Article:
Unit testing with Meteor

 If you like to just dive in, head over to our GitHub repo and checkout the RTD example project. Otherwise read on.

We're creating a continuous delivery pipeline for Meteor apps. Our first challenge is doing proper unit test. The success criteria is making every single line of code that we've written accessible to unit tests,  without having to run the meteor app.

Now we don't want to test Meteor itself, so the approach we've taken is to create a Meteor stub that acts as "bedding" for the Meteor app, so that when the application code is loaded, it has all the methods and helpers that Meteor normally provides. The sneaky thing this stub does is captures and exposes any code that you normally give to Meteor and allows you to test it in isolation.

To give you an example of what this means, consider the Meteor code from the leaderboard example application. There is some code that runs on the server that looks like this:

Meteor.startup(function () {
    if (Players.find().count() === 0) {
        var names = ["Ada Lovelace",
            "Grace Hopper",
            "Marie Curie",
            "Carl Friedrich Gauss",
            "Nikola Tesla",
            "Claude Shannon"];
        for (var i = 0; i < names.length; i++)
            Players.insert({name: names[i], score: Math.floor(Random.fraction()*10)*5});
    }
});

If you try to run this without Meteor, you'll very quickly realize that Meteor is null and will get an error.

You'll also notice that the code depends on Player having been defined, which looks like this in the same leaderboard example: 

Players = new Meteor.Collection("players");

So we created a stubs.js file that has creates the methods needed: 

// SEE NOTE 1
var Meteor = {
    // SEE NOTE 2
    startup: function (newStartupFunction) {
        Meteor.startup = newStartupFunction;
    },
    // SEE NOTE 3
    Collection: function (collectionName) {
        Meteor.instantiationCounts[collectionName] = Meteor.instantiationCounts[collectionName] ?
            Meteor.instantiationCounts[collectionName] + 1 : 1;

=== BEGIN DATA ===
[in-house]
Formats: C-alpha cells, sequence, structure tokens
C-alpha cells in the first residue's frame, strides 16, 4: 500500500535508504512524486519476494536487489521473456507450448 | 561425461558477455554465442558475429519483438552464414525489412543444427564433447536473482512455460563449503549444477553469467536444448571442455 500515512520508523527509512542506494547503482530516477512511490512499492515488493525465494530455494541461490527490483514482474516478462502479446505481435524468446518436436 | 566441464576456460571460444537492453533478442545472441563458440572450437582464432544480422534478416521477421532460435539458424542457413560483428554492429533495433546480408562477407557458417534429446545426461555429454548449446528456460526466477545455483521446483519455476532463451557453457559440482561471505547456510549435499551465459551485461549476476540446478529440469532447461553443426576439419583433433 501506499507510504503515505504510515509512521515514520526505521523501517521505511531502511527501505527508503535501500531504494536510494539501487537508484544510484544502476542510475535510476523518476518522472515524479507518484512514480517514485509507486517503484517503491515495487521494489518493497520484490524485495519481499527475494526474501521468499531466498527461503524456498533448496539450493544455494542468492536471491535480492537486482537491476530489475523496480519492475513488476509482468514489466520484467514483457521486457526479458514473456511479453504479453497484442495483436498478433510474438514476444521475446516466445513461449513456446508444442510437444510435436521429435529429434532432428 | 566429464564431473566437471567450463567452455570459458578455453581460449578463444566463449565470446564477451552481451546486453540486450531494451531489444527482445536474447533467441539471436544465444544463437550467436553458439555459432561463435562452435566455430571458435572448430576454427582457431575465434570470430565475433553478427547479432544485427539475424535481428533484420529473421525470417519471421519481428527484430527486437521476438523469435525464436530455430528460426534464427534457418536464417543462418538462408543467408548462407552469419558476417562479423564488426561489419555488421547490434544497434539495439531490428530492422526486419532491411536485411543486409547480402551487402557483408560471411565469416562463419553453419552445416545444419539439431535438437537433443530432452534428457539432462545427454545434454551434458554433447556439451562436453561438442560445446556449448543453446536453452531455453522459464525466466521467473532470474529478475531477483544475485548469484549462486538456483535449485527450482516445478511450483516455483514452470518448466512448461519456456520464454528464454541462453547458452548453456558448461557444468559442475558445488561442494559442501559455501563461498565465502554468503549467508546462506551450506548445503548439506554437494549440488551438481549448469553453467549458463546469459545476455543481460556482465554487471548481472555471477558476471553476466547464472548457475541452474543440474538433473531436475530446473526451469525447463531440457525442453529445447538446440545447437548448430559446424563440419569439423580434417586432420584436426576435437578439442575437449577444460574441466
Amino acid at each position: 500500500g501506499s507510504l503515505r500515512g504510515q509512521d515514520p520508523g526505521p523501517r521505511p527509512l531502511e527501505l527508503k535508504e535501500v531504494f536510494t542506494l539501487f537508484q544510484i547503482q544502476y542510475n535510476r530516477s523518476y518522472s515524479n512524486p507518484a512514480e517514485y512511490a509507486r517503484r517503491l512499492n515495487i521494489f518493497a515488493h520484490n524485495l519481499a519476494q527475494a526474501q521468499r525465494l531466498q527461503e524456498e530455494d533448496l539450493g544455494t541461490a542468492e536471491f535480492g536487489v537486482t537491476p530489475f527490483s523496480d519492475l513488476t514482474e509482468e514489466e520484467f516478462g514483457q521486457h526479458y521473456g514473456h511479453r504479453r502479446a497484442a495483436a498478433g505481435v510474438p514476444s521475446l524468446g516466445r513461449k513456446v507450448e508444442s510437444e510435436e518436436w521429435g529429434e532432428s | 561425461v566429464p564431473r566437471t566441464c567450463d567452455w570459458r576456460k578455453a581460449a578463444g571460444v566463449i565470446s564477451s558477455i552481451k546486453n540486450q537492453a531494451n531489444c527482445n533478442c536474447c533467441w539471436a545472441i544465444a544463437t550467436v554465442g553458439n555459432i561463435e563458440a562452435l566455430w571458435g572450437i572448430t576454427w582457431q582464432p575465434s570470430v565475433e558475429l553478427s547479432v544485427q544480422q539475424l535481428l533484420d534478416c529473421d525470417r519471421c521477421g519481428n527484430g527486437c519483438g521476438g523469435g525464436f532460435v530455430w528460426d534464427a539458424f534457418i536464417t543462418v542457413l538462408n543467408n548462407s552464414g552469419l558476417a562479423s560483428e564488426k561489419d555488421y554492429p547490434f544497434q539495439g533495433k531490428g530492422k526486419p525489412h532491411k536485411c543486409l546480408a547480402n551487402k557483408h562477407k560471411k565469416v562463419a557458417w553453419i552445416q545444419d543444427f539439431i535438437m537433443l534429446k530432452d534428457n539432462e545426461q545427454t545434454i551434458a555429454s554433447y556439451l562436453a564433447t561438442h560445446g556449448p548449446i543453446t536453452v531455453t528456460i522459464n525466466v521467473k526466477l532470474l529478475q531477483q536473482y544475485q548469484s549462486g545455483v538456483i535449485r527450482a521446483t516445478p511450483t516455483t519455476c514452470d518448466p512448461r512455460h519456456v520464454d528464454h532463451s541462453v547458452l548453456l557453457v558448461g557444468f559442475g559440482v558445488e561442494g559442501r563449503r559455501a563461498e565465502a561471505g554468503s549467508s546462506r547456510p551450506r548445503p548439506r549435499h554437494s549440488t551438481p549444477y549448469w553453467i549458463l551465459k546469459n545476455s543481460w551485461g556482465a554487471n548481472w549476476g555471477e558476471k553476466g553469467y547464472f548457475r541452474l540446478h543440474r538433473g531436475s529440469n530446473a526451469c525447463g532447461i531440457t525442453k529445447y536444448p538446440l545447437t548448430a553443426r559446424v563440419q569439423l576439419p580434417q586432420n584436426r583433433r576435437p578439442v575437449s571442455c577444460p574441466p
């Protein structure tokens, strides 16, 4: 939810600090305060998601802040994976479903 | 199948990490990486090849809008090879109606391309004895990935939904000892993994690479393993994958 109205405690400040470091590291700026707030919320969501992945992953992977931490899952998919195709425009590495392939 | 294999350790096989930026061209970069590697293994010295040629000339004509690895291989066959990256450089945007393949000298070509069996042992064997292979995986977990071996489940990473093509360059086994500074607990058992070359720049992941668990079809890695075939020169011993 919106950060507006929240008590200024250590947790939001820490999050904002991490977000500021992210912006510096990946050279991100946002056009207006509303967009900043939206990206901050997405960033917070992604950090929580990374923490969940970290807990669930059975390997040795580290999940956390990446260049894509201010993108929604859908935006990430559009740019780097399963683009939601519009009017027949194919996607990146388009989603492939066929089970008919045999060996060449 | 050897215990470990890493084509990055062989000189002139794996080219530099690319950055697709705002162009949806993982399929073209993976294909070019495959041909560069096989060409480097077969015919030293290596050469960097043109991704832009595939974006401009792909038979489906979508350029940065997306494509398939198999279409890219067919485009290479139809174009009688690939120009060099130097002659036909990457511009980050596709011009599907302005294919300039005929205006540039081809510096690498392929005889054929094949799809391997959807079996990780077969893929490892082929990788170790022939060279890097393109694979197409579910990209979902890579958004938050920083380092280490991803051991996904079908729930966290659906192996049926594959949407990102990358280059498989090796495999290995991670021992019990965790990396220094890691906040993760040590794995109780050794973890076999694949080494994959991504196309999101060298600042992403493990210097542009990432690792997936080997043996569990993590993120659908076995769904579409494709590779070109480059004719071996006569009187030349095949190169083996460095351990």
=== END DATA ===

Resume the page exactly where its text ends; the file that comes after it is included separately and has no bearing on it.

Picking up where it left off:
},
    instantiationCounts: {}
};
// SEE NOTE 4
Meteor.Collection.prototype = {
    insert: function () {},
    find: function () {},
    findOne: function () {},
    update: function () {},
    remove: function () {},
    allow: function () {},
    deny: function () {}
};

Notes: 

  1. We now have a Meteor object. Hoorah.
  2. When Meteor.Startup is called, the function is used to replace itself. This means in a unit test, if you refer to Meteor.startup, you'll get access to the startup function and can test it, as you can see in the server unit test below.    
  3. The collection constructor exists now and it keeps track of how many times a collection is created so you can make assertions, like in the model test below.
  4. A prototype containing all the collection methods as per the Meteor documentation. This will allow you to add spies with frameworks such as Jasmine or Mocha which expect the methods to exist before spying.    

With this stub, we can now do some real unit testing. In the leaderboard app the players list is created only once, so a simple test like this is all that's needed:

describe("Players model", function() {
    it("is only added once to the Meteor.Collection", function() {
        // EXECUTE & VERIFY
        expect(Meteor.instantiationCounts.players).toBe(1);
    });
});

 And for the server, this unit test does the required magic: 

describe("Meteor startup", function () {

    it("inserts players into the Players collection if it's empty", function () {
        // SETUP
        spyOn(Players, 'find').andReturn({ count: function () { return 0; } });
        spyOn(Players, 'insert');
        // EXECUTE
        Meteor.startup();
        // VERIFY
        expect(Players.find.calls.length).toEqual(1);
        expect(Players.insert.calls.length).toEqual(6);
    });

    it("doesn't insert players into the Players collection if there are players in there already",
        function () {
            // SETUP
            spyOn(Players, 'find').andReturn({ count: function () { return 1; } });
            spyOn(Players, 'insert');
            // EXECUTE
            Meteor.startup();
            // VERIFY
            expect(Players.find.calls.length).toEqual(1);
            expect(Players.insert.calls.length).toEqual(0);
    });

});

 Now you can see the basic approach, let's move onto the exciting stuff with templates. Consider this code from the example: 

Template.leaderboard.players = function () {
    return Players.find({}, {sort: {score: -1, name: 1}});
};

 By some voodoo magic, when you define a template called leaderboard in HTML, Meteor creates an object called leaderboard inside Template. Now for unit testing, we're not interested in the HTML markup (at least not in this article), so we'd like to grab the code that actually does stuff. To do this, we add the following to the stubs file: 

var TemplateClass = function () {
};

TemplateClass.prototype = {
    stub: function (templateName) {
        TemplateClass.prototype[templateName] = {
        };
    }
};
var Template = new TemplateClass();